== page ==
Dennis B. Kottler, MD
Westlake Village, CA
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Few "habits" are as frustrating as CHRONIC LATENESS - both to the person kept waiting and the person running late. Sometimes lateness is difficult to avoid due to unforeseeable events. However, when the behavior is CHRONIC, consider the following causes:
--Obsessive Compulsive Disorder (OCD)
--Attention Deficit Hyperactivity Disorder (ADHD)
--Passive Aggressive Personality Disorder
--Problems with Self-Sabotage
--Problems with Over-Control
Poor planning and time management usually respond well to brief psychotherapy or life coaching. However, if the problem is more serious, a full psychiatric assessment is indicated to rule out underlying problems such as those mentioned above.
It is nearly impossible to "self-diagnose" the true cause of Chronic Lateness and therefore psychiatric assessment is generally a good place to start.
When Obsessive Compulsive Disorder (OCD) is the problem, this often causes difficulty in making TRANSITIONS, leading to the person getting "stuck" to the current activity, and finding it a problem to "pull away." Also, intervening rituals, such as repetitive checking and other more idiosyncratic rituals, can consume vast amounts of time, also leading to lateness.
Treatment can involve psychotherapy, life coaching, medication, or some combination of these.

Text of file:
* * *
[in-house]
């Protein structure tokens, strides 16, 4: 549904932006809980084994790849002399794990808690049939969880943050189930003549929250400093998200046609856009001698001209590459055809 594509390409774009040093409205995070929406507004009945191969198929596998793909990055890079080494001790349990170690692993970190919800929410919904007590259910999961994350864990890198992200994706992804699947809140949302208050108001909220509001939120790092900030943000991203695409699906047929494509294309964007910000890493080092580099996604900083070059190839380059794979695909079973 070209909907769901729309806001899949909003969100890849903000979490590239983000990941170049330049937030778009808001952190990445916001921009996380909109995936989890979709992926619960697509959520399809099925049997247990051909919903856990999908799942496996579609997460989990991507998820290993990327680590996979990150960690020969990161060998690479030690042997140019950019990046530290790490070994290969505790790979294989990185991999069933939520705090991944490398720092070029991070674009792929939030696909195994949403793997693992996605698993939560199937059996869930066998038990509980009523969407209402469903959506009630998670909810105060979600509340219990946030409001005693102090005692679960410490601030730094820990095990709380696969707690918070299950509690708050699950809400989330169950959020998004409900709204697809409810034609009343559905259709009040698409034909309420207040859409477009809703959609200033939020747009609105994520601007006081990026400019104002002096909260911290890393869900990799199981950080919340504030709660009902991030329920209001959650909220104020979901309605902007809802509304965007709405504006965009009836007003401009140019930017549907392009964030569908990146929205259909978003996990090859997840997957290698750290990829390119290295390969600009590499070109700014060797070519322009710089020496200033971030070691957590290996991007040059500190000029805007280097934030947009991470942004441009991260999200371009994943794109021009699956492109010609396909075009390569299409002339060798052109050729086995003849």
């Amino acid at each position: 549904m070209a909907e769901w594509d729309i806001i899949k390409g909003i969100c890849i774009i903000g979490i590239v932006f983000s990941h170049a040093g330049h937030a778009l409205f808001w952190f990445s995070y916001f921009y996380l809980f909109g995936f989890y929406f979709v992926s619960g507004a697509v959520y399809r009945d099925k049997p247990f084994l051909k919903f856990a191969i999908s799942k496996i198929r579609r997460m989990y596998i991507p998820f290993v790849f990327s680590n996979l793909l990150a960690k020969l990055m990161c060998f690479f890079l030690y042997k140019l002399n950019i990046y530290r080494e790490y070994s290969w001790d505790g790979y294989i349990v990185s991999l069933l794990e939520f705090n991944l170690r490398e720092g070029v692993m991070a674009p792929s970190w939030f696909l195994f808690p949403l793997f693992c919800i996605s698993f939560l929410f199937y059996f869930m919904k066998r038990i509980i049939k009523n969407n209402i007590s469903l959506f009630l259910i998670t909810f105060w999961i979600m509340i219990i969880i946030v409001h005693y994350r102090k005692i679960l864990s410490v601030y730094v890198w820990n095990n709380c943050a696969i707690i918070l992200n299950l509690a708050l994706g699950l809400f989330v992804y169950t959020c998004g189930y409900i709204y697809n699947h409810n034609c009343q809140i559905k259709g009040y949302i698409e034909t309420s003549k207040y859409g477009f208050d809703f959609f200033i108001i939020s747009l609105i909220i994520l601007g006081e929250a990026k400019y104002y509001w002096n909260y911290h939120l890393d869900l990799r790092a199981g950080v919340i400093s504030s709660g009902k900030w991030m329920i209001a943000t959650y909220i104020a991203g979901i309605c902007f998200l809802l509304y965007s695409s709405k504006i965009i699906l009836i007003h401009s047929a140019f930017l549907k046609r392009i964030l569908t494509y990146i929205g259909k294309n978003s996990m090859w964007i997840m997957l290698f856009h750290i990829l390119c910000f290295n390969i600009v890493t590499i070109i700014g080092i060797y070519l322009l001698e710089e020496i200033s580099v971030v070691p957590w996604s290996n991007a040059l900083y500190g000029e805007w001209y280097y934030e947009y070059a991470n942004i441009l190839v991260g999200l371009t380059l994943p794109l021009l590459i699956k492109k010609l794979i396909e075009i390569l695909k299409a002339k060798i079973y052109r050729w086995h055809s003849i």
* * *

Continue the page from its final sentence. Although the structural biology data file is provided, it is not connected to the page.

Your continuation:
When Attention Deficit Hyperactivity Disorder (ADHD) is the problem, lateness can result from distractibility, hyper-investment in activities such as video games, pathological difficulty in organizing a daily schedule, or pathological "absent-mindedness" and "forgetting." Treatment can involve psychotherapy, life coaching, medication, or some combination of these.
When personality issues, psychological conflicts ,or interpersonal problems are at fault, it also requires professional help to "tease out" and correct the lateness "habit."
In almost all cases, CHRONIC LATENESS does not exist in a vacuum but is part of a more complex web of annoying behaviors, often annoying both to the person experiencing them as well as to others.
Lastly, the toll to a person's physical health should not be underestimated, with constant stress racing to appointments, dealing with the anger of others, and self-castigation. These stressors can lead to elevated heart rate, hypertension, muscle spasm and orthopedic issues, and possibly other physical illness.
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